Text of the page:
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Does the average American know its meaning? Is it used commonly in the spoken language? What connotations does it have?

Is it gender specific?

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To take your questions in order, starting from the title question:

  1. It's not very common. In text, since 1960, 'Pal', 'buddy', and 'chum' all stay relatively very low until 1990, but then 'buddy' rises fast to about 7 times as frequent by 2010 and 'pal' to 3 times as frequent.

NGram graph of frequencies of pal, buddy, and chum from 1960 to 2019. All stay relatively very low until 1990, but then buddy rises fast to about 7 times as frequent by 2010 and pal to 3 times as frequent

If you modify the parameters in NGrams, you'll see that limiting to the British or American corpus doesn't change the trend much.

As an AmE speaker it sounds very Wodehousian to me, like some old guy with a monocle drinking a g and t with an old rugby mate from public school.

  1. If it were spoken in context, an American would easily figure out that it is something vaguely like 'friend or pal or buddy or whatever'. But it sounds very high class British to Americans.

  2. The great majority of Americans don't have it in their production lexicon. Only a very very few Masterpiece Theater watchers (exposed to older British media) might at a stretch use it tongue-in-cheek.

  3. It is just as gendered as buddy/pal/mate which means it is used a) mostly b) by men, talking to c) men but d) that's not a hard rule. (that is, -if- it were to be used at all in the US)

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    If you adjust your nGrams chart changing "English (2019)" to "American English" or "British English", the trans-Atlantic difference does not look too great for chum though the buddy/pal gap widens in "American English"
    – Henry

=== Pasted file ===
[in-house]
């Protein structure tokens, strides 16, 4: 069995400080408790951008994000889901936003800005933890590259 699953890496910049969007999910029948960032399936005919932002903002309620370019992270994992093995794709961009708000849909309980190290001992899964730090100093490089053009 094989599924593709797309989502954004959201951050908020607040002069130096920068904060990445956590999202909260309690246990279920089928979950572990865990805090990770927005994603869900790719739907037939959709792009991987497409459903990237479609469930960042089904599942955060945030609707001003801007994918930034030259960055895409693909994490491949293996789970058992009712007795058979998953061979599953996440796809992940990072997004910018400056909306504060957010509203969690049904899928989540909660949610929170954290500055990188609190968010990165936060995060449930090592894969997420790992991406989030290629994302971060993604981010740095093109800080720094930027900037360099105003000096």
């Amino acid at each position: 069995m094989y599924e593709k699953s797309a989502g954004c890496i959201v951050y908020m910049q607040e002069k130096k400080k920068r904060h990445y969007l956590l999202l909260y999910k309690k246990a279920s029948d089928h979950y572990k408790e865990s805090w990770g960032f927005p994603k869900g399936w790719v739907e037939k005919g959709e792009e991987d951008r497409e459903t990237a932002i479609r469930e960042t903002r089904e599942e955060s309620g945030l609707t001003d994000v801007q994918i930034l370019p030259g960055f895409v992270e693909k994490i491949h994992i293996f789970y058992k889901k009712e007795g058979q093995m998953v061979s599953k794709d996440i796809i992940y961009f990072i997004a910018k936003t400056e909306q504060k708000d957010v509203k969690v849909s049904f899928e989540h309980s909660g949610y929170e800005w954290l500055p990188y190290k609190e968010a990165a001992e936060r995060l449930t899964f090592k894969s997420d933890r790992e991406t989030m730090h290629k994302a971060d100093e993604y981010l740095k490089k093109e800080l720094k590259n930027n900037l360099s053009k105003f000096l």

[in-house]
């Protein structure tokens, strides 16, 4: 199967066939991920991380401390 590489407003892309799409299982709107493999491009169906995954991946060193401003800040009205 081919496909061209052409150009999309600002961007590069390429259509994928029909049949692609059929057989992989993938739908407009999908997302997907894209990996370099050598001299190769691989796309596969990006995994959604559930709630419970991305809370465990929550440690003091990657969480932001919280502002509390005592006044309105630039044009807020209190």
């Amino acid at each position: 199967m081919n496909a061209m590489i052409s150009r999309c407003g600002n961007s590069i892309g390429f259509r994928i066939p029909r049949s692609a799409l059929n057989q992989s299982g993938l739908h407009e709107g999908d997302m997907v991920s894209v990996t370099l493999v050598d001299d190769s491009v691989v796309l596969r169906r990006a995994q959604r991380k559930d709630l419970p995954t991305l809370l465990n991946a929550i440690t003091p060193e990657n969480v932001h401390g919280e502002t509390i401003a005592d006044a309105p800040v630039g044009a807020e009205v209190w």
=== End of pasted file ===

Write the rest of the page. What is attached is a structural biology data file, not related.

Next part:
Feb 2 at 9:22
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    There are some specific uses of buddy, such as in Alcoholics Anonymous and other counselling/support, the "buddy system" in some activities (diving, school trips), and specific terms such as "drinking buddy". I don't think they would be very significant for the NGram totals, as they're all quite narrow, specialized areas.
    – Stuart F
    Feb 2 at 10:04
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    "As an AmE speaker it sounds very Wodehousian to me, like some old guy with a monocle drinking a g and t with an old rugby mate from public school." - I can assure you that 'pal' and 'chum' were widely used among the working and middle classes in the UK before World War 2. My father (born 1920) used, as a boy, to read a weekly boy's paper called 'Chums' published 1892 to 1941, and there were 'pals battalions' in the 1914 war of young men from the same towns who joined en masse. In the UK, 'Pal' and 'Chum' persist as brands of dog food. Feb 2 at 12:58
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    I am always flummoxed by what people say about who says what in English. I say all sorts of things outside the norm, as it were. Is anyone listening? [joke]
    – Lambie
    Feb 2 at 15:20
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    As UkE speaker, I don't hear 'chum' as gendered. It's definitely old fashioned, the only modern colloquial usage I come across is in the context of children. 'Did you meet your chums at the football match?' . Buddy to UkE ears is very American in the friend context.
    – Andy M
    Feb 2 at 16:17

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